It would, however, be dangerous to distinguish between grave and harmless errors. A minute error can cause much damage under special circumstances. Part III gives some hints on what can be done to avoid errors. Again this synopsis is very heterogeneous in character. This does not diminish its value, of course. Incompleteness is an inevitable feature of this book. I am grateful for all hints on other pitfalls and sources of error or on how to avoid them. XIV Introduction. John W. Dolan and Lloyd R.
Paul C. Lloyd R. Snyder, Joseph J. Kirkland and Joseph L. In chromatography, a physical separation method, the components of a mixture are partitioned between two phases.
One of the phases stays in its place and is called the stationary phase, whereas the other moves in a denite direction and is called the mobile phase. According to the type of mobile phase we distinguish between gas chromatogra- phy, supercritical uid chromatography, and liquid chromatography.
The separation is based upon the different partition coefcients of the sample components between the two phases. It is helpful to divide the chromatographic column into small hypothetical units, the socalled theoretical plates. Within each plate a new partition equilibrium is established. The narrower a theoretical plate, the more equilibrium processes can take place within a column of given length and the more demanding the separation problems which can be solved.
The gure shows the separation of two compounds. One of these prefers the mobile phase but also enters the stationary phase. For the other compound the preference is the other way round. Thanks to this large difference in their properties the two types of molecule can easily be separated.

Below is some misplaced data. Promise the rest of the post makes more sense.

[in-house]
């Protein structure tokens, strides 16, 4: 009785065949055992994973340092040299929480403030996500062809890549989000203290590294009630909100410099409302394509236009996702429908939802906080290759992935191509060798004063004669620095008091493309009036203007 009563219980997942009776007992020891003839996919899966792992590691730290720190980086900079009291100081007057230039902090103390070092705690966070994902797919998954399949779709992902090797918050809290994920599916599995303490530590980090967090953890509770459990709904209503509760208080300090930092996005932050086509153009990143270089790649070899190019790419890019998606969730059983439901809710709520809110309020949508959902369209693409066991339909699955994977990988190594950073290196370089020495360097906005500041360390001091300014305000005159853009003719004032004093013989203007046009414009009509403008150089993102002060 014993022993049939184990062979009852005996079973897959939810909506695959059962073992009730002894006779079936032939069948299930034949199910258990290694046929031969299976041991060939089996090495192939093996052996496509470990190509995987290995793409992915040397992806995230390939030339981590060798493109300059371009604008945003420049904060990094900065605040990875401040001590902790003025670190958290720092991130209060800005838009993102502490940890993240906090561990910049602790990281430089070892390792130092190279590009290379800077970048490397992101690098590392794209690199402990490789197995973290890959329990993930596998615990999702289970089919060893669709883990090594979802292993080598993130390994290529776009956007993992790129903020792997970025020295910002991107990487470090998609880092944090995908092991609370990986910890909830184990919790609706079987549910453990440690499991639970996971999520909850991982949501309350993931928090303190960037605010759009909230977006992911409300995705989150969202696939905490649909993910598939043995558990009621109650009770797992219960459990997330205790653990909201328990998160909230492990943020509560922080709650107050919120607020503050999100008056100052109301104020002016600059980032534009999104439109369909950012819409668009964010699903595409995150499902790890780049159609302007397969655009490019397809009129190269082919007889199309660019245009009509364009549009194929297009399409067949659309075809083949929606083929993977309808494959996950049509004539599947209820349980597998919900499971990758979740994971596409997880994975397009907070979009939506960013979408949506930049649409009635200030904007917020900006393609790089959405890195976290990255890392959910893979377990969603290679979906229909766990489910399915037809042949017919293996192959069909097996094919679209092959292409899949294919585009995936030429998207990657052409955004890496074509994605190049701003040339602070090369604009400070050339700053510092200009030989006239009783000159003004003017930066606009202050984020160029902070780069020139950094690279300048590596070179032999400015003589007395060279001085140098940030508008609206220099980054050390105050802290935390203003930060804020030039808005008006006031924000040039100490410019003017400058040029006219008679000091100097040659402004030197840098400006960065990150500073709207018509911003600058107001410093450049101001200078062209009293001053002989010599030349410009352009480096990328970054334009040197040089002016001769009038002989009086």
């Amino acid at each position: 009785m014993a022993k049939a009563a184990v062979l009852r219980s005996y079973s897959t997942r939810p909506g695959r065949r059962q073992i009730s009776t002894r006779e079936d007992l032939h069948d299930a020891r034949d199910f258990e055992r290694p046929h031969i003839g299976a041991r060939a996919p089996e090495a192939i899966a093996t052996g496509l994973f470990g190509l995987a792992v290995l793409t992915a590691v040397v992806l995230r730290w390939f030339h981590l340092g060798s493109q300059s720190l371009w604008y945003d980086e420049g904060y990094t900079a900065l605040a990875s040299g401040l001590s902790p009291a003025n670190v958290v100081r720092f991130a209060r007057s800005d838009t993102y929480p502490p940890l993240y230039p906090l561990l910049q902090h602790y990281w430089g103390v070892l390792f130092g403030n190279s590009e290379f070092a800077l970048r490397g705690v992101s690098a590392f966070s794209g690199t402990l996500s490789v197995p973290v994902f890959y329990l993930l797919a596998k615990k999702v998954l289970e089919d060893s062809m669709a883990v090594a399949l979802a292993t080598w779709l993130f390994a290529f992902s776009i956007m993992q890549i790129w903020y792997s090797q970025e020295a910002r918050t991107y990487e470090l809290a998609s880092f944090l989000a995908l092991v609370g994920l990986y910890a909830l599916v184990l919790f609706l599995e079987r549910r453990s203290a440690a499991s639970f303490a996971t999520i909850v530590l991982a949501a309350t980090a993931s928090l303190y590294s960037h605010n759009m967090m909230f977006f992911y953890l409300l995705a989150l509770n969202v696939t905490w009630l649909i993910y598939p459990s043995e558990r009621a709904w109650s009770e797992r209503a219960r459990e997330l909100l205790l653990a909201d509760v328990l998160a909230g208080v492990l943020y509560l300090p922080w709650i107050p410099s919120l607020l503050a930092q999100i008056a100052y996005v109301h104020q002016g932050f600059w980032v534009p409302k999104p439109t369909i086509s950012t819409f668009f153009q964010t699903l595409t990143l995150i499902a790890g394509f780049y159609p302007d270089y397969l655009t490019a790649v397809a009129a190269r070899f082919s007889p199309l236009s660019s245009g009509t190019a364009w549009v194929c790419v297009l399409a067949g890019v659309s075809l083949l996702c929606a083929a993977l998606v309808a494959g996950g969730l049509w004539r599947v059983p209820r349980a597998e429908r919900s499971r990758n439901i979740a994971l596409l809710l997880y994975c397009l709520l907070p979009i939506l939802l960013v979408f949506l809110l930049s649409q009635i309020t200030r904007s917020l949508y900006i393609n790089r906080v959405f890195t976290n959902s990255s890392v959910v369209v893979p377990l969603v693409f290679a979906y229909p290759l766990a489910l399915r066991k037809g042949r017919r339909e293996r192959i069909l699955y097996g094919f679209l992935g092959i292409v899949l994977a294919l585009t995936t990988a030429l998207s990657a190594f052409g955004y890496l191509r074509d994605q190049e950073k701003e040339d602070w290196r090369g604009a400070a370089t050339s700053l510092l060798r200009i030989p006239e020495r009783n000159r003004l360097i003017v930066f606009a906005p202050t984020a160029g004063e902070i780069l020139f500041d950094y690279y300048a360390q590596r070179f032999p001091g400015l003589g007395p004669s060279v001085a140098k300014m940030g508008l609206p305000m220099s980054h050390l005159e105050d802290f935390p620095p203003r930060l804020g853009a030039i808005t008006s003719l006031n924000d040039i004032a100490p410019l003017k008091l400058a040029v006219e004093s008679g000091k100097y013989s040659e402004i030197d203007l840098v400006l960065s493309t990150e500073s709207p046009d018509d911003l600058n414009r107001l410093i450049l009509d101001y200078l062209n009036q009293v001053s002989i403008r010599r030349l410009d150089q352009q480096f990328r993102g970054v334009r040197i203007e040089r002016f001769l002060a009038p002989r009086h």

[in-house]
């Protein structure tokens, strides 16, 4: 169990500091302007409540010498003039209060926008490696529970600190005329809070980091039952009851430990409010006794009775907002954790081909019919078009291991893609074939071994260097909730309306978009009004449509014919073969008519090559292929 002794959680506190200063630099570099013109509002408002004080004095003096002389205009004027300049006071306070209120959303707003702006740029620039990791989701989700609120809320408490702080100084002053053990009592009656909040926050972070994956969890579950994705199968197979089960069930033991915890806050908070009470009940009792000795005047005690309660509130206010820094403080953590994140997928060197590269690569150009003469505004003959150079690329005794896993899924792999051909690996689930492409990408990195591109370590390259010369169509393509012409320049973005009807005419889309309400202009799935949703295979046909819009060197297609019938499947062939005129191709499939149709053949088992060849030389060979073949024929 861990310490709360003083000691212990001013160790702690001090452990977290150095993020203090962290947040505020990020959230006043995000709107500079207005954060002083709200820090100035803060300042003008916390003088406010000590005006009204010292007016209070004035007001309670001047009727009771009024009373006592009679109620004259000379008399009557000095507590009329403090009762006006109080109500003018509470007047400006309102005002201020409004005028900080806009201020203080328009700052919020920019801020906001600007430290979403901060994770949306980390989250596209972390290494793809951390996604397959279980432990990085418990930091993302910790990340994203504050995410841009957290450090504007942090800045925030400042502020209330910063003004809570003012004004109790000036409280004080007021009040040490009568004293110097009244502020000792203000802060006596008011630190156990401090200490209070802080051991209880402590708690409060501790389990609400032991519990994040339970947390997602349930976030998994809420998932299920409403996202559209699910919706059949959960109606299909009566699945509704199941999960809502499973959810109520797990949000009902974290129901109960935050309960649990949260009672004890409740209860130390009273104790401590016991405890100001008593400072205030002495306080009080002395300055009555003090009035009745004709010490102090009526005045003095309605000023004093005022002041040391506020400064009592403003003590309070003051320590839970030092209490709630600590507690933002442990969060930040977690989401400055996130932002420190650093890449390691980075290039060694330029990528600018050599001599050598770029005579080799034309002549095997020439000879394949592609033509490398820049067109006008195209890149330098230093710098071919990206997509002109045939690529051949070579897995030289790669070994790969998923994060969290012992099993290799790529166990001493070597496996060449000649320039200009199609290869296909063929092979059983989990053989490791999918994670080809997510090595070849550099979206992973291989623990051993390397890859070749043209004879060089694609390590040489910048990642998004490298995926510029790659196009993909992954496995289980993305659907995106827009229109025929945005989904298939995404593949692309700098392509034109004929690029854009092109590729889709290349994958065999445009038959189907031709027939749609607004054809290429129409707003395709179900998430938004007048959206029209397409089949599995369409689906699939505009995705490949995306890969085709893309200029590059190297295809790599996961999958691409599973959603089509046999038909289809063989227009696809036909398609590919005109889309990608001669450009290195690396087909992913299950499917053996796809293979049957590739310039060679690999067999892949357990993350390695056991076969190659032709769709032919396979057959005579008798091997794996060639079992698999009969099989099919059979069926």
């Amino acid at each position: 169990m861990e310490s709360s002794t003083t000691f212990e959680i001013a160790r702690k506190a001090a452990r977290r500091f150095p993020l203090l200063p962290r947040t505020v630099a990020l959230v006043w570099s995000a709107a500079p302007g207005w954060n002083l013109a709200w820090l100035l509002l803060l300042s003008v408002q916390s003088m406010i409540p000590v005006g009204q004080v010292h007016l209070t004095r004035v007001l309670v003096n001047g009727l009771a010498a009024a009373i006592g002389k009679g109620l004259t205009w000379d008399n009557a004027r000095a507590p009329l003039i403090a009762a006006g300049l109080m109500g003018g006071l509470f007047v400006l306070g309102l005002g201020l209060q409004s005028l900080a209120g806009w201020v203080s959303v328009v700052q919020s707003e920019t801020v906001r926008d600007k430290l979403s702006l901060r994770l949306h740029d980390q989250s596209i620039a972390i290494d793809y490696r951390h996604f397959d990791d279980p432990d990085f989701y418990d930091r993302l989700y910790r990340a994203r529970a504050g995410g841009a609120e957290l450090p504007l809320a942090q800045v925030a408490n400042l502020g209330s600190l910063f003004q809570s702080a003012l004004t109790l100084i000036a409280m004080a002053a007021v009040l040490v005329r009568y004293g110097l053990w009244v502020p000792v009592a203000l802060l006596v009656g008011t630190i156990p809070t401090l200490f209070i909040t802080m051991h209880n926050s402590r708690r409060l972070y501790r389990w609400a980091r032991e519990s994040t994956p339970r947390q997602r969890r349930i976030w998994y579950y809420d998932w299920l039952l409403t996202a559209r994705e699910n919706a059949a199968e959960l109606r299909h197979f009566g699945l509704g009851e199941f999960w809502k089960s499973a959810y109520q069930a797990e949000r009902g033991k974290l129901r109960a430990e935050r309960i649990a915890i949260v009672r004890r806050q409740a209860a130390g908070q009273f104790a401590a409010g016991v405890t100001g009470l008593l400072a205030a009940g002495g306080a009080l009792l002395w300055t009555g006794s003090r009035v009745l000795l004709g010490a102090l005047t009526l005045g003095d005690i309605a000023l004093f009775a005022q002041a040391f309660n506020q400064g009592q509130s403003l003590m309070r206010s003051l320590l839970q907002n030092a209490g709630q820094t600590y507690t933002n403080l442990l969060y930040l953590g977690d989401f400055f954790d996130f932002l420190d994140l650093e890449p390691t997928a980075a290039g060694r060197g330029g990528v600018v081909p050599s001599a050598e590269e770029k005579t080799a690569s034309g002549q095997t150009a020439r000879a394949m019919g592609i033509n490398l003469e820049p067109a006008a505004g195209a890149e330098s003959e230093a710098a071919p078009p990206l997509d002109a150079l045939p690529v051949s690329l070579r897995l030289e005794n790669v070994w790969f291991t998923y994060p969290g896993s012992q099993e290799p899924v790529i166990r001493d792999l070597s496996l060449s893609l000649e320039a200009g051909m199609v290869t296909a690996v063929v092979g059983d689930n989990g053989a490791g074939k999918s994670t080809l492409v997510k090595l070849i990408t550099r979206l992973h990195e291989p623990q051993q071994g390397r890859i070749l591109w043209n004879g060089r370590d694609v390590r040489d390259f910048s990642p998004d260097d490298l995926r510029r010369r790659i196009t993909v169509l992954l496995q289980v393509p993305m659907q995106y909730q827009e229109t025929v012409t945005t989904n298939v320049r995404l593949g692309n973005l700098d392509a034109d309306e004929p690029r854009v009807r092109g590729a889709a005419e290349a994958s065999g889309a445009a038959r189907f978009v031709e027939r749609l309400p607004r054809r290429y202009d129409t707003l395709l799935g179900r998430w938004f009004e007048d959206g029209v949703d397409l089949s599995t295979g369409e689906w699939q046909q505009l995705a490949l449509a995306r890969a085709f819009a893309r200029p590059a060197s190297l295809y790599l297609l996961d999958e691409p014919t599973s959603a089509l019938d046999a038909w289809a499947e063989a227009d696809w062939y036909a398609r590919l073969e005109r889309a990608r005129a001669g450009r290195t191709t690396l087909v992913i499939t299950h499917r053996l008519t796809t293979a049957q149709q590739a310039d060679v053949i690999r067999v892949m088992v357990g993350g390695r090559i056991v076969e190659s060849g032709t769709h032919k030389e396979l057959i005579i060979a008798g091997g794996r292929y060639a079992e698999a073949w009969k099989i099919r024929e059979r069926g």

They are transported through the column by the ow of the mobile phase and thereby reach zones where new equilibria are formed again and again. This height depends on the packing quality of the column, on the mass transfer properties of the phases, and on the analytes involved. Plate height is a function of the particle diameter of the stationary phase. For good columns, plate heights are equal to ca. A ne packing, e. The column with the ne packing can therefore be used for more difcult separation problems.
To judge a chromatogram it is necessary to calculate some data which can be easily obtained.
In addition the breakthrough time or dead time, t0 , must be known although it can be a problem to measure it unambiguously. In principle, the rst baseline deviation after injection marks t0. It depends only on the phase system the types of mobile and stationary phase and on the temperature. For HPLC separations should be 1. The plate number is a measure of the separation performance of a column. The equations given here are in principle only valid for symmetrical peaks. From the plate number it is possible to calculate the height, H, of a theoretical plate e.
More Practical Problem Solving in HPLC
The smaller a peak compared with its large neighbor the greater is the resolution necessary to separate them. It is important to realize that the resolution is inuenced by the three parameters. The separation factor has the largest effect. If a separation needs to be improved it is well worth the effort of increasing , although it is impossible to give a general proposal concerning how to do this.
If the plate number is increased, the effect is only by the factor N; if the column length is, e. Increasing the retention factor only has a notable inuence on resolution if k was small to start with. The upper gure presents several pairs of peaks separated with varying resolution.